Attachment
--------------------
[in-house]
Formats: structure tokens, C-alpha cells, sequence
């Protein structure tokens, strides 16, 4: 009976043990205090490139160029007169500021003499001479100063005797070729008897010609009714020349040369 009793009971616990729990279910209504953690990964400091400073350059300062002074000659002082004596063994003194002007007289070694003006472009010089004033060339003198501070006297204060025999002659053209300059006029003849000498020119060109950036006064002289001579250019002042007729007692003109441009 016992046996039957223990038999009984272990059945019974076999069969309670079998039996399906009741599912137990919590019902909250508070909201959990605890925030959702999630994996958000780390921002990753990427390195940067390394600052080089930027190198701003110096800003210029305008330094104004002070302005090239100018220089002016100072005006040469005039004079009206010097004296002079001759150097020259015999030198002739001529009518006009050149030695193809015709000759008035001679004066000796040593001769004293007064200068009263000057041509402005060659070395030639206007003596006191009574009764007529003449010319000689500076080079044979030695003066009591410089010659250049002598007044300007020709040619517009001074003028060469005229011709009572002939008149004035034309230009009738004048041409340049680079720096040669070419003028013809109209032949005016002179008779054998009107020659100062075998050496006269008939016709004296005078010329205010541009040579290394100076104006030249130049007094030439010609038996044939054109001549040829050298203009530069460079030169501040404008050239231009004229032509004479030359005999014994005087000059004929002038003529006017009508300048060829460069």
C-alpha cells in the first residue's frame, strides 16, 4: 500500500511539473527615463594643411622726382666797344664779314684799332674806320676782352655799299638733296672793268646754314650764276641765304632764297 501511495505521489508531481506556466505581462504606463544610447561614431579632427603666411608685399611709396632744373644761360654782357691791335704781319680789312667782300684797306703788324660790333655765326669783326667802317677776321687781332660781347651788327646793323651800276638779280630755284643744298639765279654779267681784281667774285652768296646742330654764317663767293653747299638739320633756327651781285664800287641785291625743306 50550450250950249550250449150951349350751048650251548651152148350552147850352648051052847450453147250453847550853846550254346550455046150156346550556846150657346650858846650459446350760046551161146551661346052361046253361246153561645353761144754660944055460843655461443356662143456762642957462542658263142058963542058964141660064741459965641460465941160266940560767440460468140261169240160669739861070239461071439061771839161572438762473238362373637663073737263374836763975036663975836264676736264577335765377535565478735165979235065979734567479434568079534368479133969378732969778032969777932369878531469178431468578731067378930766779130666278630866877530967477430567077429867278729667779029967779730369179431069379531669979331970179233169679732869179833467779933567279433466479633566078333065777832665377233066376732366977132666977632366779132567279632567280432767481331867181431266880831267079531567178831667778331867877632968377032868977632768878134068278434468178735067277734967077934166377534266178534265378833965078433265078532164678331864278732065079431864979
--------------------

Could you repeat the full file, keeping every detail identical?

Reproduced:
[in-house]
Formats: structure tokens, C-alpha cells, sequence
């Protein structure tokens, strides 16, 4: 009976043990205090490139160029007169500021003499001479100063005797070729008897010609009714020349040369 009793009971616990729990279910209504953690990964400091400073350059300062002074000659002082004596063994003194002007007289070694003006472009010089004033060339003198501070006297204060025999002659053209300059006029003849000498020119060109950036006064002289001579250019002042007729007692003109441009 016992046996039957223990038999009984272990059945019974076999069969309670079998039996399906009741599912137990919590019902909250508070909201959990605890925030959702999630994996958000780390921002990753990427390195940067390394600052080089930027190198701003110096800003210029305008330094104004002070302005090239100018220089002016100072005006040469005039004079009206010097004296002079001759150097020259015999030198002739001529009518006009050149030695193809015709000759008035001679004066000796040593001769004293007064200068009263000057041509402005060659070395030639206007003596006191009574009764007529003449010319000689500076080079044979030695003066009591410089010659250049002598007044300007020709040619517009001074003028060469005229011709009572002939008149004035034309230009009738004048041409340049680079720096040669070419003028013809109209032949005016002179008779054998009107020659100062075998050496006269008939016709004296005078010329205010541009040579290394100076104006030249130049007094030439010609038996044939054109001549040829050298203009530069460079030169501040404008050239231009004229032509004479030359005999014994005087000059004929002038003529006017009508300048060829460069």
C-alpha cells in the first residue's frame, strides 16, 4: 500500500511539473527615463594643411622726382666797344664779314684799332674806320676782352655799299638733296672793268646754314650764276641765304632764297 501511495505521489508531481506556466505581462504606463544610447561614431579632427603666411608685399611709396632744373644761360654782357691791335704781319680789312667782300684797306703788324660790333655765326669783326667802317677776321687781332660781347651788327646793323651800276638779280630755284643744298639765279654779267681784281667774285652768296646742330654764317663767293653747299638739320633756327651781285664800287641785291625743306 50550450250950249550250449150951349350751048650251548651152148350552147850352648051052847450453147250453847550853846550254346550455046150156346550556846150657346650858846650459446350760046551161146551661346052361046253361246153561645353761144754660944055460843655461443356662143456762642957462542658263142058963542058964141660064741459965641460465941160266940560767440460468140261169240160669739861070239461071439061771839161572438762473238362373637663073737263374836763975036663975836264676736264577335765377535565478735165979235065979734567479434568079534368479133969378732969778032969777932369878531469178431468578731067378930766779130666278630866877530967477430567077429867278729667779029967779730369179431069379531669979331970179233169679732869179833467779933567279433466479633566078333065777832665377233066376732366977132666977632366779132567279632567280432767481331867181431266880831267079531567178831667778331867877632968377032868977632768878134068278434468178735067277734967077934166377534266178534265378833965078433265078532164678331864278732065079431864979